Two Military Officers and Corporate Leader Share Wisdom with Graduates, Cadets
May 13, 2014
Saint Leo University audiences enjoyed sage and heartfelt advice from two U.S. military officers (active duty and retired) and a Fortune 500 CEO who delivered keynote addresses at University Campus earlier this month. Highlights of their speeches—to two University Campus commencement audiences and to the newly commissioned Saint Leo U.S. Army ROTC officers—are captured here for the enjoyment of the broader Saint Leo military and civilian community. Many of their remarks shared common threads—the importance of education, service, and relationships.
ROTC Cadets Hear from One of Their Own
Colonel Steven Collier, U.S. Army (Ret.), was the guest speaker Thursday, May 1, at the commissioning ceremony for the Saint Leo University’s ROTC program, where seven graduating students were commissioned as second lieutenants into the U.S. Army. Colonel Collier had a distinguished military career with 35 years of leadership experience in the U.S. Army, with the Joint Chiefs, and in the corporate world.
Colonel Collier first advised the class to be attentive listeners, to lead by example, and to take care of their soldiers.
“As members of the ‘profession of arms,’ nothing can substitute for being prepared,” said Colonel Collier. “A true professional prays against his own best success. Rapid promotion and combat medals are fine, but I would encourage all of you to pray for peace,” the colonel concluded.
Master’s Degree Recipients Learn from a Rare Officer
U.S. Army Brigadier General Susan Davidson, a native of the nearby country town of Saint Joseph, FL, knows the value of good relationships and of having at least four close friends on speed dial.
Brigadier General Davidson, the commanding officer of the Defense Logistics Agency Distribution, has commanded at company, battalion, and brigade levels in peace and war. She served in Operation Desert Shield and Operation Desert Storm. She was commissioned by her father, a lieutenant in the Florida National Guard.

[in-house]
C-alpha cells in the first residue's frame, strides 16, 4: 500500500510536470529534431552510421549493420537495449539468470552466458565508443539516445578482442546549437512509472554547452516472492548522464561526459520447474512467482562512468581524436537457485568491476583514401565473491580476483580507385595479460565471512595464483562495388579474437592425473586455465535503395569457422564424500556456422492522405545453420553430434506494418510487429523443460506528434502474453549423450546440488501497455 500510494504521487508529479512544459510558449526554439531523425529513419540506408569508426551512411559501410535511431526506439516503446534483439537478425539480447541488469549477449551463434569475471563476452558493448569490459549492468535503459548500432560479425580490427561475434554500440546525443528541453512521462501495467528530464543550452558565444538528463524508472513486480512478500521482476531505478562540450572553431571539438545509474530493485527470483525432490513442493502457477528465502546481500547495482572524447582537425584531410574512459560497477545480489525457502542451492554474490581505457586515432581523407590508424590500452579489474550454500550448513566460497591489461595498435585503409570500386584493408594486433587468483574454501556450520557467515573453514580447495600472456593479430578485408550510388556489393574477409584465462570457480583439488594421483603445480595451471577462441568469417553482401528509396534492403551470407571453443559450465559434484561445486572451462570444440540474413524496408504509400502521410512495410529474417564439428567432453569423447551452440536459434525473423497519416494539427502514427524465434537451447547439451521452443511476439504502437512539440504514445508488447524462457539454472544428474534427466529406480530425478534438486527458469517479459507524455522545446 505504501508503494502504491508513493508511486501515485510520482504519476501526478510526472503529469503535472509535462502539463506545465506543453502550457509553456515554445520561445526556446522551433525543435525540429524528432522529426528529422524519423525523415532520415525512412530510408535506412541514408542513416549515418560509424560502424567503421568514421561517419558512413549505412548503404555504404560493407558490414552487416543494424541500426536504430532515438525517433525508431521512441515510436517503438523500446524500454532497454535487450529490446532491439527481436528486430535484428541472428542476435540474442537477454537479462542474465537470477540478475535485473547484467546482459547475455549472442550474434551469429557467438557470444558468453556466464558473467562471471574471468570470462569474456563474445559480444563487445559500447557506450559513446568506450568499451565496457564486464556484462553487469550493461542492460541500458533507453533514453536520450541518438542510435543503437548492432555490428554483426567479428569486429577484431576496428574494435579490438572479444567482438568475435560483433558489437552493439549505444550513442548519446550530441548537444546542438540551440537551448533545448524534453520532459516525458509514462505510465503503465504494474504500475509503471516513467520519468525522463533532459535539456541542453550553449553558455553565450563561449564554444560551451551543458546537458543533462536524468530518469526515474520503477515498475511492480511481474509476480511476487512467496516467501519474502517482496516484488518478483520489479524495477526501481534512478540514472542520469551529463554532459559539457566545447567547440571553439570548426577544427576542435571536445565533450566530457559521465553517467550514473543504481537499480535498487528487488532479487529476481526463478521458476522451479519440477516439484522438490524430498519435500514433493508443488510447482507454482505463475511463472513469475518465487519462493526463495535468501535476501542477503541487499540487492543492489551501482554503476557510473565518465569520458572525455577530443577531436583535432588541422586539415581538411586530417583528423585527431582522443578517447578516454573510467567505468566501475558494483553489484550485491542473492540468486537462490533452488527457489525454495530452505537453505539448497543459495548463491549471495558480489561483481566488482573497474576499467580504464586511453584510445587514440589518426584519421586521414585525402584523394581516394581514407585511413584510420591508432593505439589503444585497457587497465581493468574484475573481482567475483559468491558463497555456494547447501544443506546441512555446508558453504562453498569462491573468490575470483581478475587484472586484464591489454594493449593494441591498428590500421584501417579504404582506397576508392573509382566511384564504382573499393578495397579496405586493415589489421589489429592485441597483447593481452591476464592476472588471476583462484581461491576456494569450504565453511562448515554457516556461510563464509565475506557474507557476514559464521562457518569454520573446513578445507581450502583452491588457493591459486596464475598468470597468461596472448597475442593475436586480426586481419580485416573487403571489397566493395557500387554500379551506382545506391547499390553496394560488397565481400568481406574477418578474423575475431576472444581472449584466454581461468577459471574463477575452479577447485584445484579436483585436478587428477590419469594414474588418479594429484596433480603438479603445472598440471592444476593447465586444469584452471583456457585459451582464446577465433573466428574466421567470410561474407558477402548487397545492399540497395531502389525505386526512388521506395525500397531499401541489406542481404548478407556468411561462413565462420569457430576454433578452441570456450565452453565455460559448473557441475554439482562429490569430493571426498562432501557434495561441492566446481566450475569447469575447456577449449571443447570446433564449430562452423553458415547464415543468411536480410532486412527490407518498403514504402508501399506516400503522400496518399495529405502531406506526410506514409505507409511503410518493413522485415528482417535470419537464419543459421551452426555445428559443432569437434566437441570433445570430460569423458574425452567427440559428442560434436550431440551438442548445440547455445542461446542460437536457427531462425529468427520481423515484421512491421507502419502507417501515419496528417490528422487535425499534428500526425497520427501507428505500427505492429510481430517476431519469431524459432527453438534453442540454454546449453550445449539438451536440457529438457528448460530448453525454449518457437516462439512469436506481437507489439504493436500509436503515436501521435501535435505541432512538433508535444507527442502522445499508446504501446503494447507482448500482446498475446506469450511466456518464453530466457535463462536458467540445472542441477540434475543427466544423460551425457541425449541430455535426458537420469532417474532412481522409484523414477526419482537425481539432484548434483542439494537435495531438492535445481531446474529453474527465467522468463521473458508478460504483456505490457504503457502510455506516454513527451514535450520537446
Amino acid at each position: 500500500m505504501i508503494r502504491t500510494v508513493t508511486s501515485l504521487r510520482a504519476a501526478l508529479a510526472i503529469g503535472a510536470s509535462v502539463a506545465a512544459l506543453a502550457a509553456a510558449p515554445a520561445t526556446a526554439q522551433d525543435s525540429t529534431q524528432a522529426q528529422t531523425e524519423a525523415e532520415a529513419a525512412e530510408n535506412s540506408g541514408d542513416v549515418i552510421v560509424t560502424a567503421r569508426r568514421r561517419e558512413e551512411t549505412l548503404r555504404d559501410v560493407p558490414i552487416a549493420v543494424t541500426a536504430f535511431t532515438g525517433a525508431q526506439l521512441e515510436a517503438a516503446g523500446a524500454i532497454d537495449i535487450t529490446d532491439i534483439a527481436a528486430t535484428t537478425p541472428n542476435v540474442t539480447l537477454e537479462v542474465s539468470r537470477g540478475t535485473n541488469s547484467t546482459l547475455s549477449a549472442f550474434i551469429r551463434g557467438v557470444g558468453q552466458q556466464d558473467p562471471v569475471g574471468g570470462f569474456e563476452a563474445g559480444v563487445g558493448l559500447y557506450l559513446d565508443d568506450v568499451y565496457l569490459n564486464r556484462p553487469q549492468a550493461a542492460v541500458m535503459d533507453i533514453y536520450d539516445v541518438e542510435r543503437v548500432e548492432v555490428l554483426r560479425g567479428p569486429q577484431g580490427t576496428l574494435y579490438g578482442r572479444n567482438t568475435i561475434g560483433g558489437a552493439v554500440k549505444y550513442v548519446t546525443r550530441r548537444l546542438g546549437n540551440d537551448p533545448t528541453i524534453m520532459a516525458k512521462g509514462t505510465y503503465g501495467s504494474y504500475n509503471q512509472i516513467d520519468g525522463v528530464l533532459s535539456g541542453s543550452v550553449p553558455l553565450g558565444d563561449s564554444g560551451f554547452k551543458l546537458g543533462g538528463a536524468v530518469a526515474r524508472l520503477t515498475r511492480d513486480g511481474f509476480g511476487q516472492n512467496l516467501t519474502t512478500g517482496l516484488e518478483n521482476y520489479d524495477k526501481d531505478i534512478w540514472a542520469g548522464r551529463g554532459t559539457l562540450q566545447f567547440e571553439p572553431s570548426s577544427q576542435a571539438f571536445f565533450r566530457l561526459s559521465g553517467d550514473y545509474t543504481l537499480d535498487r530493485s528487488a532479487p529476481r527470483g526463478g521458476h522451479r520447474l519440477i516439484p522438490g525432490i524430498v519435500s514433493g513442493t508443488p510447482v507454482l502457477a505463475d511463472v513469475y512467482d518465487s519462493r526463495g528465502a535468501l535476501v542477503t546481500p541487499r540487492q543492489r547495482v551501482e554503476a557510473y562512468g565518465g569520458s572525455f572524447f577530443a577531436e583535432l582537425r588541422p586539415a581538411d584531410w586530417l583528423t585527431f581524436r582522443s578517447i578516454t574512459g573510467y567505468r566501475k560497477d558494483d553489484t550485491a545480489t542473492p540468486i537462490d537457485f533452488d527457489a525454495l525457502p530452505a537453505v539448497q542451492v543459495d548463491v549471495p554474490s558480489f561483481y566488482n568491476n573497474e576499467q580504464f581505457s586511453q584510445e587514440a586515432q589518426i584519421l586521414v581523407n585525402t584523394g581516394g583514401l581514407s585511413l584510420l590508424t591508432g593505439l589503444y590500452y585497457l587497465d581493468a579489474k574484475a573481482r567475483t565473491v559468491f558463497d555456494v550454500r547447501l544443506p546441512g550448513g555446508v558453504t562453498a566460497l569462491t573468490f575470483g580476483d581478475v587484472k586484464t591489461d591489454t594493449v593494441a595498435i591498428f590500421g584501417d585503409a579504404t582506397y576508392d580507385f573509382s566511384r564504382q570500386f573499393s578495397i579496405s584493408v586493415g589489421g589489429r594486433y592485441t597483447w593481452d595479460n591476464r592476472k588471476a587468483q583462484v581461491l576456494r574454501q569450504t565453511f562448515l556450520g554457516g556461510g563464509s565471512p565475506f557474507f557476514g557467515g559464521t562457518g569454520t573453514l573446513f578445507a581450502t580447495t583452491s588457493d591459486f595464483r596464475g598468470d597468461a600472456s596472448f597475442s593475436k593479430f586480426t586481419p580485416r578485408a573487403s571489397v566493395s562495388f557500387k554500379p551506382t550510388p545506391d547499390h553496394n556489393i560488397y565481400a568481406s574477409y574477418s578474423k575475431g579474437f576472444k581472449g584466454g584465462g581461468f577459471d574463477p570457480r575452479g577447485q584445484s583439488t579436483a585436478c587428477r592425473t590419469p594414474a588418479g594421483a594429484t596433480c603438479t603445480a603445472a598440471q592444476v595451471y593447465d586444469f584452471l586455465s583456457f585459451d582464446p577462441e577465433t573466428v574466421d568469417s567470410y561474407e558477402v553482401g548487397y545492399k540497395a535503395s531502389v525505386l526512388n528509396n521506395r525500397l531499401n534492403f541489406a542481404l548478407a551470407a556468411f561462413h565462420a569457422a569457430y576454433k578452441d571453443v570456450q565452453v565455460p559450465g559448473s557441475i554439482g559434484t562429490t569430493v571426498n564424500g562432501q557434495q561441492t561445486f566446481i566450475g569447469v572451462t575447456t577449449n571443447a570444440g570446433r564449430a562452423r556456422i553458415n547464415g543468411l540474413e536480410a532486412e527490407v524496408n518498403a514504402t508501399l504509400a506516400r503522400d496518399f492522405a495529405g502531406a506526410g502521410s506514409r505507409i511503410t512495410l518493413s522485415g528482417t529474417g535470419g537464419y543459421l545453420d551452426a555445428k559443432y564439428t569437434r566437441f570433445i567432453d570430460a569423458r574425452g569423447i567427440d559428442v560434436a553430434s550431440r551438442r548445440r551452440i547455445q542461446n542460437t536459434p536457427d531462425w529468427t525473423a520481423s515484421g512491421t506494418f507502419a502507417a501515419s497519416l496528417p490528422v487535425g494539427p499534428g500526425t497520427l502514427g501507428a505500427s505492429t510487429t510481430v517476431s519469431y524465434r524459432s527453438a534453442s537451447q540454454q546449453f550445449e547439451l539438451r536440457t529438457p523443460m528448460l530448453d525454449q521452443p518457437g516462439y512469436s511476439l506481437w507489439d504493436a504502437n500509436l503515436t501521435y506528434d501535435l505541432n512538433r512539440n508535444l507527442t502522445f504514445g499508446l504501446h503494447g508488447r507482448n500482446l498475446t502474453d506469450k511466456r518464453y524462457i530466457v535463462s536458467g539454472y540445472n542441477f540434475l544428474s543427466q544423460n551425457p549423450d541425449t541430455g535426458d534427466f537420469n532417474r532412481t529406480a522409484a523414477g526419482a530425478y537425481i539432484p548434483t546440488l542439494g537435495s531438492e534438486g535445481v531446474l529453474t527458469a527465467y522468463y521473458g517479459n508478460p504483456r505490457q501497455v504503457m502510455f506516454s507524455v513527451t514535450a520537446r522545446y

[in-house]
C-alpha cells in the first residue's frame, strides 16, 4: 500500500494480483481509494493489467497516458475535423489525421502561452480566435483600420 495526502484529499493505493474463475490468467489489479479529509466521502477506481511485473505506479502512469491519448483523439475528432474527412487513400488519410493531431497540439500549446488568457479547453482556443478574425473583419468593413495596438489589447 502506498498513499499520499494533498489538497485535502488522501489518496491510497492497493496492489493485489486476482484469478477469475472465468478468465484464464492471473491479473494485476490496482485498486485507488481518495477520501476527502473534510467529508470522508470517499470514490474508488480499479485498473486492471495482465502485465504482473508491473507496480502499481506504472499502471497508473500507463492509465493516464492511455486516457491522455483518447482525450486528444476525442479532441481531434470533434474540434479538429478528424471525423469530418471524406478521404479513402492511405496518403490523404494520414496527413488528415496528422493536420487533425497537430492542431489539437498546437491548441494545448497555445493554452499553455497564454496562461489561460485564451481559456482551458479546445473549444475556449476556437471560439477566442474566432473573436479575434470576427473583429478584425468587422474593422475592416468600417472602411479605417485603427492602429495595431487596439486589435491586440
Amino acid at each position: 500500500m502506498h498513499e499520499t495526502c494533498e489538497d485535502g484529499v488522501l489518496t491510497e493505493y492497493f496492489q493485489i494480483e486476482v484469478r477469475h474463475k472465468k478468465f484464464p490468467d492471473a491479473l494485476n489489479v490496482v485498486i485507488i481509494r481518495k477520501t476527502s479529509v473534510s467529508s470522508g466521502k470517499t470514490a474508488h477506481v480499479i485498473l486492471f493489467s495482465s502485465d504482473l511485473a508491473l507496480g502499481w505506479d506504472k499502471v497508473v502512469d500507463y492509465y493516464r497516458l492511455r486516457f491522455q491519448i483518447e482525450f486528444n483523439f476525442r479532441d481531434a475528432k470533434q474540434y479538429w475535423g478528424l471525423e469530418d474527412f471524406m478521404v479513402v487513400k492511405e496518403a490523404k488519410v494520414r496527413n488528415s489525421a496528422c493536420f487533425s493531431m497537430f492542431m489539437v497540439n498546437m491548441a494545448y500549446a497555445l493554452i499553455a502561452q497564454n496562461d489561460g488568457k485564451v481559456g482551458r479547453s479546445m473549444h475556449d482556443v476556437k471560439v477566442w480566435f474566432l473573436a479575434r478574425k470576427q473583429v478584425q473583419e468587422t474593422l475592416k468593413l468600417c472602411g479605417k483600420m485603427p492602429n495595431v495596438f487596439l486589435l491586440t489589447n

The featured speaker at the Saturday, May 3, graduate-level commencement at University Campus, she gave the 500-plus graduates just one more assignment: “Take a deep breath and smile—you all earned it,” she said. She encouraged the graduates to be ”doers.”
“Don’t sit around and watch the world go by,” she advised.
And she recalled a practical bit of advice from a time when she was stationed in Hawaii, and was then a single mother of three young children. She was about to be deployed and her childcare arrangements kept falling through. She reached out via social media, and a friend quickly found a solution: his mom, a retired nurse, could help and would be on the next flight. “Creating bonds is very important. Never become complacent with your friends. Keep at least four friends on speed dial at all times,” she said.
In closing, Brigadier General Davidson told members of the Class of 2014 that they have the rules and tools to do great things. “Set a goal for yourself or you’ll never reach it. Be confident and aggressive. Be ready for anything; otherwise life will pass you by.”
Naval Shipbuilder Delivers Fundamentals to Undergraduates
For Mike Petters, serving in the military was a family tradition. All six Petters children served in the armed forces, including his sister, Susan Davidson, who spoke to the morning graduates on May 3. Mr. Petters followed that afternoon to speak at the undergraduate commencement.
Mr. Petters was also commissioned by their father into service, into the U.S. Navy. He earned a bachelor’s degree in physics from the U.S. Naval Academy and served aboard a nuclear-powered submarine. He also earned a Master of Business Administration degree and spent five years in the U.S. Naval Reserve. Mr. Petters is now president & CEO of Huntington Ingalls Industries in Newport News, VA, and oversees America’s largest military shipbuilder.
Mr. Petters shared with the audience his parents’ passion for education. “My mom and dad both believed that education was everything—that you should pursue it with gusto—and that you should never stop learning.”
His dad also drilled into all the children another important lesson: “We are darn lucky to be born in this country and that we should pay it back through service.”
He concluded his speech with a bridge-building analogy as he challenged the Class of 2014: “Build a bridge, choices, dreams, hope—build a big life!”